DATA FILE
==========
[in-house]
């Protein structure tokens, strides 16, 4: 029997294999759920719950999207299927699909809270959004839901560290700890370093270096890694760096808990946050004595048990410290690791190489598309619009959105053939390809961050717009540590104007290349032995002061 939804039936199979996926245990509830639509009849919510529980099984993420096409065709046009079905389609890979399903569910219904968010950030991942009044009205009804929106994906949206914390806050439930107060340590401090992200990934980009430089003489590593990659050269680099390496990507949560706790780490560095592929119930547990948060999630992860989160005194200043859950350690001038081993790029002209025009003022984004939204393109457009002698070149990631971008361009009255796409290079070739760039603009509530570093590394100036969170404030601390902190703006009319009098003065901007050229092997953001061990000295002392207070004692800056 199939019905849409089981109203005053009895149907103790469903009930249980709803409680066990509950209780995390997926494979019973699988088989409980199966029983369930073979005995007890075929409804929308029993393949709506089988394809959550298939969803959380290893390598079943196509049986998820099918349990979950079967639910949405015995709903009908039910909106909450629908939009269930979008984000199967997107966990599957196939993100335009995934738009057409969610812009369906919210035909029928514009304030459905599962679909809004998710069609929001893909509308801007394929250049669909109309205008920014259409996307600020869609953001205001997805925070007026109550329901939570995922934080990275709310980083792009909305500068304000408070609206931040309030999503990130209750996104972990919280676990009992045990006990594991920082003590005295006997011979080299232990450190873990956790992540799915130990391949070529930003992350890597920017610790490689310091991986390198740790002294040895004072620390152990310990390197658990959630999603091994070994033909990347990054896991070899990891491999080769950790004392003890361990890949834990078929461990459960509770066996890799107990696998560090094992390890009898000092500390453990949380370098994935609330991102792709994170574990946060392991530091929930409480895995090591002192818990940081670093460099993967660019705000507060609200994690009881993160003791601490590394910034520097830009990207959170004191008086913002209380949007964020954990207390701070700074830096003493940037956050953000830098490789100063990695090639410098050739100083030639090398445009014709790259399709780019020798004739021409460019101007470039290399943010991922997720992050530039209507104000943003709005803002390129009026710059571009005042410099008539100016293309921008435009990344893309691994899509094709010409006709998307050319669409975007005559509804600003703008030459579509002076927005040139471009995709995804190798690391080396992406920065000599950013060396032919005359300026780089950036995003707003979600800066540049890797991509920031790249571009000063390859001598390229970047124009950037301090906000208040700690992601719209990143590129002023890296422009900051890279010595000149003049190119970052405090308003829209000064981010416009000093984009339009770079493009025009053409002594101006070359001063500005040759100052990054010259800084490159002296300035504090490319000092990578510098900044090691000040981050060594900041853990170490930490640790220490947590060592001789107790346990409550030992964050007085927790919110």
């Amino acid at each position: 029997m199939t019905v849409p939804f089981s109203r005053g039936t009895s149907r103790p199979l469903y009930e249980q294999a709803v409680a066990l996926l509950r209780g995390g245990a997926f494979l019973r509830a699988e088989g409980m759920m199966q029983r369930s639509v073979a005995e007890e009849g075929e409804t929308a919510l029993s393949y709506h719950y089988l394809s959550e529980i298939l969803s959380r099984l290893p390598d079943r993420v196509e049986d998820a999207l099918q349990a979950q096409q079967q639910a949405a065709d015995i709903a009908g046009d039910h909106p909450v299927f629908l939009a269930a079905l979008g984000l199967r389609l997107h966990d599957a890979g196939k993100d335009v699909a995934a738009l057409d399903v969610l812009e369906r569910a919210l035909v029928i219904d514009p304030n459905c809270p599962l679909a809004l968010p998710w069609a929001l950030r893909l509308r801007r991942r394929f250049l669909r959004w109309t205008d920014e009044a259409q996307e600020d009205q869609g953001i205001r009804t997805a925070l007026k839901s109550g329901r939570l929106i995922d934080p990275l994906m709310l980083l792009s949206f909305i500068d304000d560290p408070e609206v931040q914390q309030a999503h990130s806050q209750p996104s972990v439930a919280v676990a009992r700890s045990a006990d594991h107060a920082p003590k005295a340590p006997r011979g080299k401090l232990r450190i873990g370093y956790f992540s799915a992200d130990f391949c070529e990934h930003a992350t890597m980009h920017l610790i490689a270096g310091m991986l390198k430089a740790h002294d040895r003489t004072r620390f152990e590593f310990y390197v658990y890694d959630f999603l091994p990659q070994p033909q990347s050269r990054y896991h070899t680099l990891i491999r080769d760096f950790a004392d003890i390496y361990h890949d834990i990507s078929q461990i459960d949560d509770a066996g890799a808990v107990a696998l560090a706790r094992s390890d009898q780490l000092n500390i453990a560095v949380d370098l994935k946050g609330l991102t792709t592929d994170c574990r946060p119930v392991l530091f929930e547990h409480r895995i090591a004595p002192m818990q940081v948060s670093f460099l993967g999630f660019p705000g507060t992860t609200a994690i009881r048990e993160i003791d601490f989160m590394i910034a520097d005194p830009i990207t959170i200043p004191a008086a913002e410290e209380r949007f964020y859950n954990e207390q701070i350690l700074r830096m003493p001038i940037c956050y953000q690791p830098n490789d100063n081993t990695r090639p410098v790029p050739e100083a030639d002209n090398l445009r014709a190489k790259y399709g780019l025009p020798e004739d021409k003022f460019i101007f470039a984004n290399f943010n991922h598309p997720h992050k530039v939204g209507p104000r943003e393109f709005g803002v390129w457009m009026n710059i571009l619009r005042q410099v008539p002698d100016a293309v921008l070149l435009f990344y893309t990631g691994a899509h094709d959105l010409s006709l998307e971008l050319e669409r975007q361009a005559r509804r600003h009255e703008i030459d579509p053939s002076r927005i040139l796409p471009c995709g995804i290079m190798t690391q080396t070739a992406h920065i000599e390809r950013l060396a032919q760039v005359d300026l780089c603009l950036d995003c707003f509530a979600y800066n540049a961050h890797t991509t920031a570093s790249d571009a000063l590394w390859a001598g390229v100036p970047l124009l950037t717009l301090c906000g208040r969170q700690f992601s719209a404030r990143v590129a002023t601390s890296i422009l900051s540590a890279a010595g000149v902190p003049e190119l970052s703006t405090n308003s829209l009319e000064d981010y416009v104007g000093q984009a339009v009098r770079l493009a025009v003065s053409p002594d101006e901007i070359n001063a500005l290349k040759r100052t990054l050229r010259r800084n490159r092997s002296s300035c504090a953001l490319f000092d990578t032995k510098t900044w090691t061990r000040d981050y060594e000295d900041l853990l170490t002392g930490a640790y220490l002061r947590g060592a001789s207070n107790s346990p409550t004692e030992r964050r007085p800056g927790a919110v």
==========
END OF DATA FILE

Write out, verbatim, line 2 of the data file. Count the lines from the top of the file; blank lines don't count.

């Protein structure tokens, strides 16, 4: 029997294999759920719950999207299927699909809270959004839901560290700890370093270096890694760096808990946050004595048990410290690791190489598309619009959105053939390809961050717009540590104007290349032995002061 939804039936199979996926245990509830639509009849919510529980099984993420096409065709046009079905389609890979399903569910219904968010950030991942009044009205009804929106994906949206914390806050439930107060340590401090992200990934980009430089003489590593990659050269680099390496990507949560706790780490560095592929119930547990948060999630992860989160005194200043859950350690001038081993790029002209025009003022984004939204393109457009002698070149990631971008361009009255796409290079070739760039603009509530570093590394100036969170404030601390902190703006009319009098003065901007050229092997953001061990000295002392207070004692800056 199939019905849409089981109203005053009895149907103790469903009930249980709803409680066990509950209780995390997926494979019973699988088989409980199966029983369930073979005995007890075929409804929308029993393949709506089988394809959550298939969803959380290893390598079943196509049986998820099918349990979950079967639910949405015995709903009908039910909106909450629908939009269930979008984000199967997107966990599957196939993100335009995934738009057409969610812009369906919210035909029928514009304030459905599962679909809004998710069609929001893909509308801007394929250049669909109309205008920014259409996307600020869609953001205001997805925070007026109550329901939570995922934080990275709310980083792009909305500068304000408070609206931040309030999503990130209750996104972990919280676990009992045990006990594991920082003590005295006997011979080299232990450190873990956790992540799915130990391949070529930003992350890597920017610790490689310091991986390198740790002294040895004072620390152990310990390197658990959630999603091994070994033909990347990054896991070899990891491999080769950790004392003890361990890949834990078929461990459960509770066996890799107990696998560090094992390890009898000092500390453990949380370098994935609330991102792709994170574990946060392991530091929930409480895995090591002192818990940081670093460099993967660019705000507060609200994690009881993160003791601490590394910034520097830009990207959170004191008086913002209380949007964020954990207390701070700074830096003493940037956050953000830098490789100063990695090639410098050739100083030639090398445009014709790259399709780019020798004739021409460019101007470039290399943010991922997720992050530039209507104000943003709005803002390129009026710059571009005042410099008539100016293309921008435009990344893309691994899509094709010409006709998307050319669409975007005559509804600003703008030459579509002076927005040139471009995709995804190798690391080396992406920065000599950013060396032919005359300026780089950036995003707003979600800066540049890797991509920031790249571009000063390859001598390229970047124009950037301090906000208040700690992601719209990143590129002023890296422009900051890279010595000149003049190119970052405090308003829209000064981010416009000093984009339009770079493009025009053409002594101006070359001063500005040759100052990054010259800084490159002296300035504090490319000092990578510098900044090691000040981050060594900041853990170490930490640790220490947590060592001789107790346990409550030992964050007085927790919110």